I’m so glad you’re out of your own experience of someone controlling you/your circumstances and most importantly, a great relationship with your son and being able to heal together!
BRAINWASHING……Taught from birth to OBEY WITHOUT QUESTION…full obedience to the “leader of the pack”.
There are religions like that….REAL religions…..STRICT Christian Religions that dictate that the MALE is the Head of Household….first the father, then the husband when a female marries & she MUST OBEY HIM WITHOUT QUESTION. Trap the female into remaining forever under the thumb of her father & then her husband with NO CHANCE for a life of her own…or a CHOICE in her life.
The woman has no power or authority to challenge the male head of household, first her father then her husband…..she marries more or less the man her father “chooses or approves” for her….she can’t use birth control and “should be available for sex on her husband’s demand”….can’t work outside the home either where she might “get ideas” & education is limited….again…so she can’t get ideas on what life is like outside her realm of religion.
Sound familiar…..MUST OBEY the “big cheese” or authority figure without question. Again again again…forbidden to hear, view, read or look for information outside the realm of belief hammered into your head…..ONE SIDE OF THE COIN……listen up buddy or else.
Drummed into your head that the world outside will harm you, hurt you in every way, cheat you, lie to you, perhaps even kill you. TRUST ONLY US….WE KNOW what is BEST for you, we are teaching you everything you NEED to KNOW………
FEAR is the great motivator to remain IN safely in the bubble because you’re too afraid to set outside. The little mouse who has been told the huge band of CATS are waiting just beyond your safety net to tear you apart & EAT you .
I had a few high school friends who went into the Moonies, Hare Krishna, Children Of God…….most were kids who weren’t “popular in school, outsiders seeking friendship & enlightenment”. What they found hurt most of them beyond repair. They FULLY believe the carp they were fed & gave up their family, friends everything to be part of IT>>>>only to find out they were suckers.
Preventing CRITCAL THINKING is the key…….without seeing BOTH SIDES OF THE COIN….how can anyone make a CHOICE…… Brainwashing works quite well….that’s why religions use it.
Losing too much…your family, friends, all that you’ve ever known….suffocated into the realm of belief & knowing nothing about life on the outside…. nowhere to live outside the bubble, no job, no car, no education, no clothes, NO MONEY…….Brainwashed to continue to live an existence that you’ve known your entire life….too afraid to step outside…..all too sad.
Great article! We need more of these that detail the process of indocrination
Mary Kahn says
Just last week, my husband and I got a call from his sister saying our (disconnected) son Sammy called her out of the blue because he thought he would call her for a change and catch up. They talked for about ten minutes. We were very excited; maybe he was starting to have doubts; maybe he was starting to LOOK or maybe he just missed her – all good.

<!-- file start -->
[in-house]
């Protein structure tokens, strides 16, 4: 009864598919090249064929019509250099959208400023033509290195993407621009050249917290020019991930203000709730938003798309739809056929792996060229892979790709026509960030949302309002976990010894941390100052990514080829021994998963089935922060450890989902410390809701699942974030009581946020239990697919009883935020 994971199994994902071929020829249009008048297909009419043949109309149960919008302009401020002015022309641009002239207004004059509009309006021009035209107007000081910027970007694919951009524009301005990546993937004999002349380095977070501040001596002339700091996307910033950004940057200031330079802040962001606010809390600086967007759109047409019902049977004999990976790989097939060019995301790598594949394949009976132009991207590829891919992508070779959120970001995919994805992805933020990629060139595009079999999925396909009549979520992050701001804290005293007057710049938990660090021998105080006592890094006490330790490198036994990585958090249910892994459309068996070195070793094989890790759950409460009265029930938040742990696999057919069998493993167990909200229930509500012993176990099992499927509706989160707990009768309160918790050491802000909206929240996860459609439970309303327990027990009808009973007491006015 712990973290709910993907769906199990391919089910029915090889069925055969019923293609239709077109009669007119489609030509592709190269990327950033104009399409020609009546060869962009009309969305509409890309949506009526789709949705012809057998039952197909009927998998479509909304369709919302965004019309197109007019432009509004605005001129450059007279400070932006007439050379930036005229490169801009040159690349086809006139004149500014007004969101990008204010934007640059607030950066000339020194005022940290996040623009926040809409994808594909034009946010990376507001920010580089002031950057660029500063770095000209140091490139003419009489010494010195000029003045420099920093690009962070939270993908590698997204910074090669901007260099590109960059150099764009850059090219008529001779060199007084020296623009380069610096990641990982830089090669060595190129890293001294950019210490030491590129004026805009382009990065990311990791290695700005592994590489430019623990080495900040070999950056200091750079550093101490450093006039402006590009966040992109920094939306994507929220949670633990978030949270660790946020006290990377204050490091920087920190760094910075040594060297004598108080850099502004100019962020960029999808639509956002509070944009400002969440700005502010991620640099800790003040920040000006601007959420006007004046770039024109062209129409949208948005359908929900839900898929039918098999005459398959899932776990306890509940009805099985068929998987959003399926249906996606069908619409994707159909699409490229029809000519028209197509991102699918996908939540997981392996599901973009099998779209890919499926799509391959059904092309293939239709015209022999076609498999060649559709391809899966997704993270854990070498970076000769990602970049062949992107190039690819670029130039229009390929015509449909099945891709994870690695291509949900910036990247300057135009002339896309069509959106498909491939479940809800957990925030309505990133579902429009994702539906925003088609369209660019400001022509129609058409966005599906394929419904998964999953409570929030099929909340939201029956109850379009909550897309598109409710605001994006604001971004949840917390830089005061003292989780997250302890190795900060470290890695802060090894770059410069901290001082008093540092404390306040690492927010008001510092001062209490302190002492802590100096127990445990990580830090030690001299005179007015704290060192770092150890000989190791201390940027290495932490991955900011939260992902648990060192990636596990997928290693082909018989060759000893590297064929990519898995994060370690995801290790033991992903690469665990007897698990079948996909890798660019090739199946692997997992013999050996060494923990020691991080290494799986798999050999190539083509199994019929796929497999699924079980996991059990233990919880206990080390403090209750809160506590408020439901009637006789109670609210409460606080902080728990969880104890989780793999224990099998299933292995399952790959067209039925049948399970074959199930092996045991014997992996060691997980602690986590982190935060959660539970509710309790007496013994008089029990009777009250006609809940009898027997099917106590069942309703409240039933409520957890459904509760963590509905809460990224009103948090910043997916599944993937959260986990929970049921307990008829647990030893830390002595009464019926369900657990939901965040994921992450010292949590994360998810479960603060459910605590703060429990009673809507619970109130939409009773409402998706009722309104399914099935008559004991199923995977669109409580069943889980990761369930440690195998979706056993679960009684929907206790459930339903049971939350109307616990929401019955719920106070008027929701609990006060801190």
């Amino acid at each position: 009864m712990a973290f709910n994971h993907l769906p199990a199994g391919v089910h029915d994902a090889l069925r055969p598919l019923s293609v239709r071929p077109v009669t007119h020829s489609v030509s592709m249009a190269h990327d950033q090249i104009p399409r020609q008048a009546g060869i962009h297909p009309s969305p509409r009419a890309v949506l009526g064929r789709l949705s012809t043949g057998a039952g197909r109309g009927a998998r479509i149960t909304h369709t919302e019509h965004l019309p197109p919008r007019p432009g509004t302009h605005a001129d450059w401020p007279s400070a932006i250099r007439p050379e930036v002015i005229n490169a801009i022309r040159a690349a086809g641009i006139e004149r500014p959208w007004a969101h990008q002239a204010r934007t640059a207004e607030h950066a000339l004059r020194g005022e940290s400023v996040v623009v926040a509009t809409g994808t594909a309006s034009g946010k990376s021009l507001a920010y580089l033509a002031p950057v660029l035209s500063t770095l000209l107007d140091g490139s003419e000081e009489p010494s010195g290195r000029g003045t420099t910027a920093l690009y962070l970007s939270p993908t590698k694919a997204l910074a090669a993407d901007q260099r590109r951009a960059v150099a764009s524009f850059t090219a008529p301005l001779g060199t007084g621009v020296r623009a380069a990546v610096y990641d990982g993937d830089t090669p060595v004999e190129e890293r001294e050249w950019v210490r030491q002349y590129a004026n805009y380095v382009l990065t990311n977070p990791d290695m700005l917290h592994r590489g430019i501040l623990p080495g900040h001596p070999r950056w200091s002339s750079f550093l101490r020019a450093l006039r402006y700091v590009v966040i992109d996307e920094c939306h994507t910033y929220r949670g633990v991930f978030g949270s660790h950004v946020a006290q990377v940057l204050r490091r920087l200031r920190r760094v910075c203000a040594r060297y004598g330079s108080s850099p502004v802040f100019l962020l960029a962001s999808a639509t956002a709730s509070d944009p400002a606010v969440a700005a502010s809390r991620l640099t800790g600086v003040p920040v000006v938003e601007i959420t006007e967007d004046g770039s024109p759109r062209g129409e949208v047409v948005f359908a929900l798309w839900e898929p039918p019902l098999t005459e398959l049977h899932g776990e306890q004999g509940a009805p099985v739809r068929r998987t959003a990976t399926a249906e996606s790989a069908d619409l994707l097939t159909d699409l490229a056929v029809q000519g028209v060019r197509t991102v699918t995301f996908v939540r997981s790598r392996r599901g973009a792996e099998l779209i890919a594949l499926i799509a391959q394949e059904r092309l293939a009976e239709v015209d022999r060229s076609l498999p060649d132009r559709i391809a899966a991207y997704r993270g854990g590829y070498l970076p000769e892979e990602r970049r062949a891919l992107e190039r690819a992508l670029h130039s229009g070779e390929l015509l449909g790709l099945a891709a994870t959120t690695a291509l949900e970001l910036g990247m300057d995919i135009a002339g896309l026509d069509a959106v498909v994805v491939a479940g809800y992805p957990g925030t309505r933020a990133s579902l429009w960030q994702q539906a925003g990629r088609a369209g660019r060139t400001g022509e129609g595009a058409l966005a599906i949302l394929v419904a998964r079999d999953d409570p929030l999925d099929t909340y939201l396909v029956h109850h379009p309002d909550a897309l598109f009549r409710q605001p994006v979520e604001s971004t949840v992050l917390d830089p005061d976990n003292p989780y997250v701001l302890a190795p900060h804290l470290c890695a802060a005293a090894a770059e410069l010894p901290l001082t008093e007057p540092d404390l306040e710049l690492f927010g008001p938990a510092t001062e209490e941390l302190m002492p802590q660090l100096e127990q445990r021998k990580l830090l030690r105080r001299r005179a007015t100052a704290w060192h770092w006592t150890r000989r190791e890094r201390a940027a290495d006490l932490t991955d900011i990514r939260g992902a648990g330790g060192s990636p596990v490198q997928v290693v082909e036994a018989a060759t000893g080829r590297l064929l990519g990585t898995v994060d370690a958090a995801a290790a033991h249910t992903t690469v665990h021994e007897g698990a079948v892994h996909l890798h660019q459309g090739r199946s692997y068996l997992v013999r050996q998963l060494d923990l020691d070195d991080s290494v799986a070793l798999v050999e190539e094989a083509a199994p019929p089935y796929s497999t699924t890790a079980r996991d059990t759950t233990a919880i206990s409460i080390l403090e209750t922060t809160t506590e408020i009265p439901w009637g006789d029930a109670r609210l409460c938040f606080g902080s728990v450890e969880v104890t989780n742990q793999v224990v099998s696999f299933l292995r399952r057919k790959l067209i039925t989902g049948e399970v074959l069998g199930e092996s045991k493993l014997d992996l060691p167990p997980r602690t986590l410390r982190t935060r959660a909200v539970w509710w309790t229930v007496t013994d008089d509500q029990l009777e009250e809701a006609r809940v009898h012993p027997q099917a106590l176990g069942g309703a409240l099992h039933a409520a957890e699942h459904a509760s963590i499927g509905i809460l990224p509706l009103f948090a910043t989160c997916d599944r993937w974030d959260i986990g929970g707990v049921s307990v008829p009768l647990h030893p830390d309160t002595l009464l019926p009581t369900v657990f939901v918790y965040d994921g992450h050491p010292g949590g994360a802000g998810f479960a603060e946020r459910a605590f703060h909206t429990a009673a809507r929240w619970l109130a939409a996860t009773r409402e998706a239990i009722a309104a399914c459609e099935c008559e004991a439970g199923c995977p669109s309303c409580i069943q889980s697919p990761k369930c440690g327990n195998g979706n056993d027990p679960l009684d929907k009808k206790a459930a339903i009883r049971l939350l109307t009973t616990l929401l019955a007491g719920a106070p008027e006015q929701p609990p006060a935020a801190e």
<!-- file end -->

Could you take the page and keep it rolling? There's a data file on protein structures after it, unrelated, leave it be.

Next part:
That same day we got a call from my husband’s other sister saying Sammy called her and said the same thing. He asked about us, which as she noted was the first time he had ever asked how we were doing. We were all excited.
The second sister went on to describe their really honest and sincere discussion and when she brought up that when she talked to Sammy about me, his mother, he told her that I refused to go in and just talk to them and tell them my grievances. Right then I knew: He was doing a “handle or disconnect.” It appeared from everything this second sister said, that she was willing to give him and acknowledge his responses and even agreed somewhere in that discussion that “Yes, a lot of churches have a form of disconnection.”
I could see why he talked to this sister for an hour and the first sister for only ten minutes. The first sister told him he was in a cult. When he asked her why she said that her response was, “I don’t know; look it up.” I would be surprised if he ever calls her again or even answers her future phone calls.
The next day (or even that same day) he was probably telling his Ethics Office how it went. He will probably disconnect from the first sister and who knows with the second. The second sister was so touched by his phone call, when actually she was being played so he could discover whether she would “handle.” He told a laudable lie to his aunt that I refused to go in and talk to them and tell them my grievances; she, of course, understood what he was saying and didn’t accuse him of twisting what actually happened. So she “handled.”
Lloyd Evans talked about his “Win Win” scenario of asking someone in a high control group with allegations of abuse to do their research and from there it’s a Win Win whether they choose to stay in the group or leave. My son is one of those people who WON’T DO research into allegations of abuse because he can’t allow his mind to be turned against his church, to think less of his church because his church – Scientology – is mankind’s only hope.
Poor Sam. He had to pretend to be an interested and attentive nephew when actually he was just doing what a good scientologist does.
I’m so sorry Mary. I believe you’re an exceptional person for handling this the way you are by continuing to speak out against the abuses of COS and not having a complete nervous breakdown (like I would have had). The ‘handle/disconnect” order has probably gone out to all of those who are related to anyone who appeared on ‘Aftermath’…possibly the order has gone out to every member of the SO. Especially now that it’s on Netflix and obviously that’s killing Miscavige. He’s probably wanting to see how many relatives of Sea Orgers out there are mentioning ‘Aftermath’. It’s just going to isolate the Sea Org members even more. It will be interesting to see if any of the others out there suddenly hear from their disconnected SO relatives via wog/neutral/safe outside relatives (such as your sisters in law).
It’s all about control. Absolute control. Those that have been in these high control groups their entire lives know nothing else. They ‘police’ their own thoughts without even knowing they’re doing it. Scientology is just another high control group telling its members how they are trying to ‘save humanity’ when they have long since removed the ‘human’ from ‘humanity’.
Mary Kahn says
Yes. Sometimes I think they are subhuman.
Thank you for your kind words.